Employers from all economic sectors are required by law to enroll their employees in the NSSF. The NSSF covers mental illness-related expenses under the umbrella of sickness and maternity care. Unlike private insurance companies, its policy covers cases of attempted suicide, self-injury, and substance abuse, among others. Mental illness is treated in the same way as physical illnesses, with no special or specific policies or exclusions.

The NSSF’s general policy for all illnesses, whether mental or physical, is that there are no fixed budgets or limitations. Therefore, there is no specific budget directed toward mental health. Given that the institution does not produce statistics on insurance usage, it is impossible to know how many people make use of this coverage, or to determine, roughly, how many suffer from and receive treatment for mental illness. The lack of information means that it is not possible to calculate the social and monetary ratio between physical and mental illnesses.

However, the director general believes that even if there were official statistics, the taboo around mental illness in Lebanon would lead to popular misrepresentations of the country’s mental health landscape. Karaki believes that many people who need treatment for mental health problems do not seek it, and their illness therefore has no impact on the NSSF. This inaction, he says, might be either because of a fear of social repercussions or due to a lack of awareness about mental health and available psychiatric care. According to Karaki, just as in the private sector,  “there are no official requirements [on the NSSF] coming from the government and the Ministry of Public Health (MoPH).” Requiring both the public and private sector to cover mental health could be transformative, in ensuring increased access to good, free treatment for mental illness and a lessening of the social stigma around it.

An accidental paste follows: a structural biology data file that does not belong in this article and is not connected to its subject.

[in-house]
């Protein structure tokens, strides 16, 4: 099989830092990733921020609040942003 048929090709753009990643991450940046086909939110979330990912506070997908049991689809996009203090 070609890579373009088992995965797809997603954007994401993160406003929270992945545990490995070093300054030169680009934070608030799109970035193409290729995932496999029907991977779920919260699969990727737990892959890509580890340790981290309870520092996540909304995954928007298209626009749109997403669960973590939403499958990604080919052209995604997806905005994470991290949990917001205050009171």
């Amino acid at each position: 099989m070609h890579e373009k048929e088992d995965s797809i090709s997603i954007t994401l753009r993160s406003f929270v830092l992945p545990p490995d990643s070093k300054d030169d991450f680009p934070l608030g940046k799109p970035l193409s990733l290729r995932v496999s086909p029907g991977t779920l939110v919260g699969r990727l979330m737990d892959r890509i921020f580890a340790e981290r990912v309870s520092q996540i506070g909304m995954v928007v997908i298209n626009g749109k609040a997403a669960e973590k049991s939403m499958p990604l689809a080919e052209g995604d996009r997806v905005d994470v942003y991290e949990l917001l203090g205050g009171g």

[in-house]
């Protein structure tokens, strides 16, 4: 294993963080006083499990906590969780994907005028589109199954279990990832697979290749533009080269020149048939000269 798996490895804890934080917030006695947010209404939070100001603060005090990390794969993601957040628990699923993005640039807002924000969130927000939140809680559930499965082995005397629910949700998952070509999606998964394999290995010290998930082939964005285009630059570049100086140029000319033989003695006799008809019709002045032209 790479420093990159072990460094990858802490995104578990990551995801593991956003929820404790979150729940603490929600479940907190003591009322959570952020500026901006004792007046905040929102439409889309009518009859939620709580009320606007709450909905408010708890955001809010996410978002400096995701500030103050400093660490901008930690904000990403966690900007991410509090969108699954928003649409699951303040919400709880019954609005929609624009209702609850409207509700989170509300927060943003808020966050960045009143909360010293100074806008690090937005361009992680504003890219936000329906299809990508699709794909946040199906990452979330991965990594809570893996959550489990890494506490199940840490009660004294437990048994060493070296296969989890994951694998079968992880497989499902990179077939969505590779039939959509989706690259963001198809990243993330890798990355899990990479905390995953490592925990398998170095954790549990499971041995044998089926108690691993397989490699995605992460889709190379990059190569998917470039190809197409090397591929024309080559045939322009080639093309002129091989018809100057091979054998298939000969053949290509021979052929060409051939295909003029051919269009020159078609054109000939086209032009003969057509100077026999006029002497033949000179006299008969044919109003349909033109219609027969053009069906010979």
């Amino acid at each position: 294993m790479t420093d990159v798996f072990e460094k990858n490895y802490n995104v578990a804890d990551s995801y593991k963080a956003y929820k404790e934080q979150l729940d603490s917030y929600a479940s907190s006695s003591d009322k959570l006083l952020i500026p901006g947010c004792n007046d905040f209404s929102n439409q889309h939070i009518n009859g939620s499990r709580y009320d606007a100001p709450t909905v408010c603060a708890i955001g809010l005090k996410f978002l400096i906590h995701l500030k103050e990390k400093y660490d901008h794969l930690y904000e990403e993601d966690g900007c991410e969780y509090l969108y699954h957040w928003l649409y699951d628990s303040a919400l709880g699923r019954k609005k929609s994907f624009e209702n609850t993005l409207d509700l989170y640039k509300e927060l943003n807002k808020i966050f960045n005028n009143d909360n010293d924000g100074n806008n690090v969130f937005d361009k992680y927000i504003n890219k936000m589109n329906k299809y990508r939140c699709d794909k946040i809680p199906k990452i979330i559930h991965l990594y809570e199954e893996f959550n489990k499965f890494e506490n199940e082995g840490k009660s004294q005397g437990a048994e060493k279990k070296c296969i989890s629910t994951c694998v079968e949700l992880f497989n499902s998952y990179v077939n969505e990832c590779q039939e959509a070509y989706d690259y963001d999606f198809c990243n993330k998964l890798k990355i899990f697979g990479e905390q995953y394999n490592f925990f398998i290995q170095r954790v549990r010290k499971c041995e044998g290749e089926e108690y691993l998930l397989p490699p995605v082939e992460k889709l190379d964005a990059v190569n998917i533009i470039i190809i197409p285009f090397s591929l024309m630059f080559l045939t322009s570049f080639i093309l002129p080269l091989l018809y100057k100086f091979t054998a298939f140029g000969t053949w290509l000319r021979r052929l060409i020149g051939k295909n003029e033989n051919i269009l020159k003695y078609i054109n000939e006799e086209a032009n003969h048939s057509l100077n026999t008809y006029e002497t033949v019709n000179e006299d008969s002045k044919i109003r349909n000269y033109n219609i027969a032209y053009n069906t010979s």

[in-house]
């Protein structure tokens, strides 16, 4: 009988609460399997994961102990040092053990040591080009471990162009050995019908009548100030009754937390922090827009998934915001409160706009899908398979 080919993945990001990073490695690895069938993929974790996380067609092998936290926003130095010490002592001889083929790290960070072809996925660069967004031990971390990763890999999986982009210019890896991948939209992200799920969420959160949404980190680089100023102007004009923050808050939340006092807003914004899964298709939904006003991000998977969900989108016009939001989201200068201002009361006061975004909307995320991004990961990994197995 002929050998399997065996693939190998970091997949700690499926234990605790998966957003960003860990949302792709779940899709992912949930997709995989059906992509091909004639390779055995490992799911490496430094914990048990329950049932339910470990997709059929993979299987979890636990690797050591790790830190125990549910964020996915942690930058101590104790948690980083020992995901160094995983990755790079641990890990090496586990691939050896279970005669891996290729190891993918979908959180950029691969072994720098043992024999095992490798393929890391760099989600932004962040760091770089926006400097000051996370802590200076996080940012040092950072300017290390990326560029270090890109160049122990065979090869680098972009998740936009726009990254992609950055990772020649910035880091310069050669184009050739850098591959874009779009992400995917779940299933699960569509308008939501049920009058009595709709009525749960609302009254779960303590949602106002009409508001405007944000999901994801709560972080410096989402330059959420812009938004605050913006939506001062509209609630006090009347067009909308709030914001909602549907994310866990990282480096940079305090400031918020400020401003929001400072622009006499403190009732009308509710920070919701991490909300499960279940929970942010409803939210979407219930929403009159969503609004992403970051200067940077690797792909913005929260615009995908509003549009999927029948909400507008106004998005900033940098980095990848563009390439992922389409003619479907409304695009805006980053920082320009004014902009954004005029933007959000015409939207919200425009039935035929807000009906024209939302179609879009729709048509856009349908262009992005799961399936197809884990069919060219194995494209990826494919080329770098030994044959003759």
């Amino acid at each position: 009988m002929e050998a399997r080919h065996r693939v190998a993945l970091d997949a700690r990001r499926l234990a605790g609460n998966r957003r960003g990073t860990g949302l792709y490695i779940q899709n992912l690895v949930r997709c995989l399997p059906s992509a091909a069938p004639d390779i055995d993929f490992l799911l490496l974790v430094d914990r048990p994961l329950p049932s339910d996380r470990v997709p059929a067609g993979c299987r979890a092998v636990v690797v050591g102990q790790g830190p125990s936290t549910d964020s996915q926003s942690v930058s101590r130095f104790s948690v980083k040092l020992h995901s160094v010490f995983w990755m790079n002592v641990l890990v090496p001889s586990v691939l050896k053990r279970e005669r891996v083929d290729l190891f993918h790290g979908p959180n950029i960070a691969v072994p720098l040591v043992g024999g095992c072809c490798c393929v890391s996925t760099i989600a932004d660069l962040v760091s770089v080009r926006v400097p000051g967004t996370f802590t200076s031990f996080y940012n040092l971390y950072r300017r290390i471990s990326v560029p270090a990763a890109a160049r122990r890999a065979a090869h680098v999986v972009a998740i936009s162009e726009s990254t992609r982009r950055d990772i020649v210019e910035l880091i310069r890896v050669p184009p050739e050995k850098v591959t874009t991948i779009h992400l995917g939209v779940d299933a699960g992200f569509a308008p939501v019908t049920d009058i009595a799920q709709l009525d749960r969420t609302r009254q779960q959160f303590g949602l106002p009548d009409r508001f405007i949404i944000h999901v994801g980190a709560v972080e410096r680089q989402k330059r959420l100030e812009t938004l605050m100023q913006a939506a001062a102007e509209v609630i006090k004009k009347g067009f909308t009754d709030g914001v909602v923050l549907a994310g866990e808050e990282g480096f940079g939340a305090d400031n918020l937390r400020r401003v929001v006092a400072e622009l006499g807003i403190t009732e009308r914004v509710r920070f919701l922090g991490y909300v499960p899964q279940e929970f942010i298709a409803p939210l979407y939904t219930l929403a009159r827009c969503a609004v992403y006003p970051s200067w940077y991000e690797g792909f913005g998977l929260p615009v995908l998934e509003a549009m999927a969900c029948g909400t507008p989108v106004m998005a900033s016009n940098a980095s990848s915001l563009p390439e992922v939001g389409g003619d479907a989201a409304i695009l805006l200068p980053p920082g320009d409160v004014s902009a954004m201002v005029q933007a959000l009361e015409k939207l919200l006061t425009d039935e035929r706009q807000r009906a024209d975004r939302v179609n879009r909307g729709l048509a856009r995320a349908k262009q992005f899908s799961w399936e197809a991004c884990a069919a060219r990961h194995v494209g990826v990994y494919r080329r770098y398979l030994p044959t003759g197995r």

The Ministry of Public Health

The goal of the MoPH is to provide free, universally accessible, high-quality health services to those who are not insured by either the private sector or the NSSF. In an effort to improve the state of mental health in Lebanon, the ministry in 2014 put in place a National Mental Health Program (NMHP). The NMHP aims to raise awareness about the importance of mental health through yearly campaigns designed to reduce the societal stigma around the issue. It also offers training for various professionals (general practitioners, nurses, social workers, etc.) in primary healthcare centers (PHCs) and provides medical attention to people who need it, not only via PHCs but also via specialized community mental health centers and inpatient facilities.

The NMHP put in place a five-year strategy for 2015 to 2020 aiming to lead the reform of mental health care in the country and develop a country-wide system at both the preventive and the curative levels. The NMHP has a collaborative governance model, meaning that it works with different actors to accomplish its goals. First, it cooperates with other public institutions, such as the Ministry of Education and the Ministry of Social Affairs. Second, it interacts with civil society, as can be seen in its collaboration with Embrace. In addition, international organizations such as the WHO, UNICEF, and the International Medical Corps (IMC) are financial partners in the program and provide some technical support.